Prior to its effective date, the Ordinance was amended to remove the prohibitions on the sale, transfer, acquisition, or possession of assault ammunition. Cook County Ordinance No. 93-O-46 (amended Nov. 16, 1993). The Ordinance prohibited the sale, transfer, acquisition, ownership, or possession of assault weapons, defined as 1 of a list of 60 types or models of high capacity, rapid-fire rifles or pistols. The Ordinance required any owners of the defined assault weapons to remove them from Cook County, modify them, or surrender them to the Cook County sheriff within 14 days of the enactment. Failure to comply with the Ordinance would result in a criminal penalty including a fine and possible imprisonment.
The Ordinance was amended again in 1999 to modify sections not at issue in this appeal; however, additional prefatory language was included to support the ban as necessary to protect the public welfare by reducing violent crime and the huge costs associated with those crimes. The Commissioners indicated that the revisions were based not only on the prolific black-market sales of weapons, but those by licensed dealers. The Commissioners cited undercover investigations and studies conducted by Cook County, the City of Chicago, the Cook County State's Attorney's office, and the Bureau of Alcohol, Tobacco and Firearms, which indicated that weapons utilized in the commission of crimes are traced to licensed gun dealerships. Cook County Ordinance No. 99-O-27 (amended November 23, 1999).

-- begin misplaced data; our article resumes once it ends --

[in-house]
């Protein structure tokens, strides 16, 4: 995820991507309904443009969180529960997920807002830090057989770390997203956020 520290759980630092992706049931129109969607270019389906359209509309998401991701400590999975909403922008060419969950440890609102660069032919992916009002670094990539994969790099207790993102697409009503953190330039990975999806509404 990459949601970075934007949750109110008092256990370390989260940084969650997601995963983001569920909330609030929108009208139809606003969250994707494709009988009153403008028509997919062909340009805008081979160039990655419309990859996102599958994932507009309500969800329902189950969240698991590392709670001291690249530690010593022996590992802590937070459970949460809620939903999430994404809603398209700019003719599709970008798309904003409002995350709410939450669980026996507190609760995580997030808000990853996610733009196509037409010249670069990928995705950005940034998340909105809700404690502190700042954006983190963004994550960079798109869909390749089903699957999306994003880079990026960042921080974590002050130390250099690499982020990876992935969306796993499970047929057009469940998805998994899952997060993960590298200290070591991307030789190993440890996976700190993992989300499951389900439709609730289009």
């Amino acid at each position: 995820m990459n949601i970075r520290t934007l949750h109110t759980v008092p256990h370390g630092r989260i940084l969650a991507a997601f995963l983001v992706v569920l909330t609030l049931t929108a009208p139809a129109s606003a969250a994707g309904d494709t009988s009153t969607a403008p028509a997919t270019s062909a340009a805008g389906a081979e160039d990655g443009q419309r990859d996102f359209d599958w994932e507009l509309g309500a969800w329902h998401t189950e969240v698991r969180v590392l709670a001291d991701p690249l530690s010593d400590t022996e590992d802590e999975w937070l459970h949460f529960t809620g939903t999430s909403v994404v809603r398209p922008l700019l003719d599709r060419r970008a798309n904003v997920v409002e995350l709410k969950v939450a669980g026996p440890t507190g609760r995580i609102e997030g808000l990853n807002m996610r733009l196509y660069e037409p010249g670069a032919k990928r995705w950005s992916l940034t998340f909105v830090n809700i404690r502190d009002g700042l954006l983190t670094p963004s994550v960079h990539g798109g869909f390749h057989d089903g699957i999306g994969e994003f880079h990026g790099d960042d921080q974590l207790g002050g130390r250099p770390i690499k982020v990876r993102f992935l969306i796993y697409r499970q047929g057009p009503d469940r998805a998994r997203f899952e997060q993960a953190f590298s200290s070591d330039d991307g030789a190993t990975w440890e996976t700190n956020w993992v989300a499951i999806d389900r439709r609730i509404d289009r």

On November 14, 2006, the Ordinance was amended to apply to both assault weapons and large capacity magazines and expand the list of banned weapons and definition of those weapons. In addition, the time period for removal, surrender, or rendering inoperable was expanded from 14 to 90 days. Cook County Ordinance No. 06-O-50 (amended Nov. 14, 2006). The Ordinance was also amended in 2007 to change the name to the Blair Holt Assault Weapons Ban. Cook County Ordinance No. 07-O-36 (adopted June 19, 2007).
As for the specific provisions, section 54-211 of the Ordinance provides these definitions, followed by a nonexhaustive list of specifically banned weapons:
(1) A semiautomatic rifle that has the capacity to accept a large capacity magazine detachable or otherwise and one or more of the following:
(A) Only a pistol grip without a stock attached;
(B) Any feature capable of functioning as a protruding grip that can be held by the non-trigger hand;
(C) A folding, telescoping or thumbhole stock;
(D) A shroud attached to the barrel, or that partially or completely encircles the barrel, allowing the bearer to hold the firearm with the non-trigger hand without being burned, but excluding a slide that encloses the barrel; or
(E) A muzzle brake or muzzle compensator;
(2) A semiautomatic pistol or any semi-automatic rifle that has a fixed magazine, that has the capacity to accept more than ten rounds of ammunition;
(3) A semiautomatic pistol that has the capacity to accept a detachable magazine and has one or more of the following:
(A) Any feature capable of functioning as a protruding grip that can be held by the non-trigger hand;
(B) A folding, telescoping or thumbhole stock;
(C) A shroud attached to the barrel, or that partially or completely encircles the barrel, allowing the bearer to hold the firearm with the non-trigger hand without being burned, but excluding a slide that encloses the barrel;
(D) A muzzle brake or muzzle compensator; or
(E) The capacity to accept a detachable magazine at some location outside of the pistol grip.
(4) A semiautomatic shotgun that has one or more of the following:
(A) Only a pistol grip without a stock attached;
(B) Any feature capable of functioning as a protruding grip that can be held by ...